I don’t like to waste stuff and I’m always looking for ways to reduce or recycle around the house. I don’t mind if Pandora checks on me to make sure I’m still listening. I guess extending the keep-alive to five hours is nice for when I’m doing chores around the house or playing music while my friends are over. However, I wouldn’t mind at all if the timer was trimmed down to three hours, just to make sure. I am sure Pandora runs metrics on all of this type of stuff, and I wonder what the royalty and transmission savings would be if they lopped two hours off of the keep-alive.
- Desktop application. The supposed reason you’d want to use the Pandora desktop application is so you don’t have to keep a Web browser open. I always have a Web browser open if I am listening to music. The only time I don’t have a Web browser running while I’m on the computer is if I am playing a high performance game, and in that case I’m not listening to Pandora anyway. This feature is totally worthless to me, but perhaps others make good use of it.
- Custom skins. I admit it, I have a custom skin on my Pandora One account. It’s the one with the birds. However, I probably wouldn’t even notice if Pandora disabled this feature. I certainly don’t think it’s worth paying for. It would be awesome if the backgrounds were dynamic based on at least the genre of the music being played. I’d be even more happy if there was some visualization going on, either via the Flash in the Web-based application or the desktop version. That might compel me to use the desktop app in the first place.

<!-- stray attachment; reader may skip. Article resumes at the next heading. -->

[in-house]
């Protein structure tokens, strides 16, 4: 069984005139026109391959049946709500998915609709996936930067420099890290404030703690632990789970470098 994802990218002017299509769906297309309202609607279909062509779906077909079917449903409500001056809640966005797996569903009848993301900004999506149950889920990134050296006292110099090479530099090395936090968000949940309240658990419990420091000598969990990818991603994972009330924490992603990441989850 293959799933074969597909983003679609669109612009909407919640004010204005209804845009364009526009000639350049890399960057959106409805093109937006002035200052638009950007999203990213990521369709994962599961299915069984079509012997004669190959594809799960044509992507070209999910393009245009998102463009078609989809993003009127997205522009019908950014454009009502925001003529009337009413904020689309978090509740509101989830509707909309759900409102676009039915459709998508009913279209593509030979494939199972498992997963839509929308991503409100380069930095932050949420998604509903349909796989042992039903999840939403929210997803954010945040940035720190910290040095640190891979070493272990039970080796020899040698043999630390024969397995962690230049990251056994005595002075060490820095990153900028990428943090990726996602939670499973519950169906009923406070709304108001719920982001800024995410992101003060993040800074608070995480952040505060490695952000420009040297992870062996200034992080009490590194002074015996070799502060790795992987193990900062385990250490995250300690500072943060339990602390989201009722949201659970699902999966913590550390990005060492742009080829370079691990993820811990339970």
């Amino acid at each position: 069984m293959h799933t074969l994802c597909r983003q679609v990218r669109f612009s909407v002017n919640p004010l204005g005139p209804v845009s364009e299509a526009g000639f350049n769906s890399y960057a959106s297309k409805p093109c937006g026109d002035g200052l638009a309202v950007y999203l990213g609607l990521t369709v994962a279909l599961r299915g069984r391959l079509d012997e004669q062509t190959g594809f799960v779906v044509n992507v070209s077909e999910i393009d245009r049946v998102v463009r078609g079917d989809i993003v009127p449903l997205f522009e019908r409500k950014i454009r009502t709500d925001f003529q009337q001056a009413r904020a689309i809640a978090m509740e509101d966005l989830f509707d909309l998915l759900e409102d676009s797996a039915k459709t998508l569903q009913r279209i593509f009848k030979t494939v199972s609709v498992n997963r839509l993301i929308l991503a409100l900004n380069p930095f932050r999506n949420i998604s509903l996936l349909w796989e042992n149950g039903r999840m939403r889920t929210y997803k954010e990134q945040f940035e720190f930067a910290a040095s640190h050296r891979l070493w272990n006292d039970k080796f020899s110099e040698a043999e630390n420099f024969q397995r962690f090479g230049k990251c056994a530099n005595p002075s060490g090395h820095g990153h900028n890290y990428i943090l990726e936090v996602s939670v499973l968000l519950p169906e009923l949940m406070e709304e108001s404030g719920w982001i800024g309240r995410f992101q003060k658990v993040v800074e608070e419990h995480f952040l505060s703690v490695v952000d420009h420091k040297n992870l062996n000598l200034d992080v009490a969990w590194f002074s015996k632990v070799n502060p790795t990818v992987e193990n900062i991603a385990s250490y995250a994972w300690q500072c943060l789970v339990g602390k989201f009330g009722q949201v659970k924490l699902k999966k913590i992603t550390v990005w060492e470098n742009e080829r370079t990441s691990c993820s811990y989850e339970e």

Was I willing to resubscribe after a year of Pandora One? Hell yeah I was, and I did it gladly. At $3 a month, it was only slightly more expensive than my SomaFM subscription, which I felt was of much less value. The Pandora One subscription is one of those “don’t drink a Starbucks today” expenses that seem easy for me to justify. I guess the more interesting question is, how much would I pay per year for Pandora One?
The only cross-reference I can think of was my Premier subscriber over at Ars Technica. I was an Ars subscriber since the year they launched the program, and I happily paid $50 a year to keep the lights on. Once Ars was purchased by publisher Conde Nast I started wondering exactly what I was getting for my money. I failed to renew last year, but was given a gift subscription by a friend.
Would I pay $50 a year for Pandora One? That would be a tough one. I’d say Pandora would have to add more recent electronica music for sure. I would also be more critical of other streaming services — and who knows may be providing similar levels of service by the time my renewal comes around.
For now, I am definitely happy with the Pandora One subscription at $36 a year. I plan on renewing indefinitely, and the service is strongly recommended.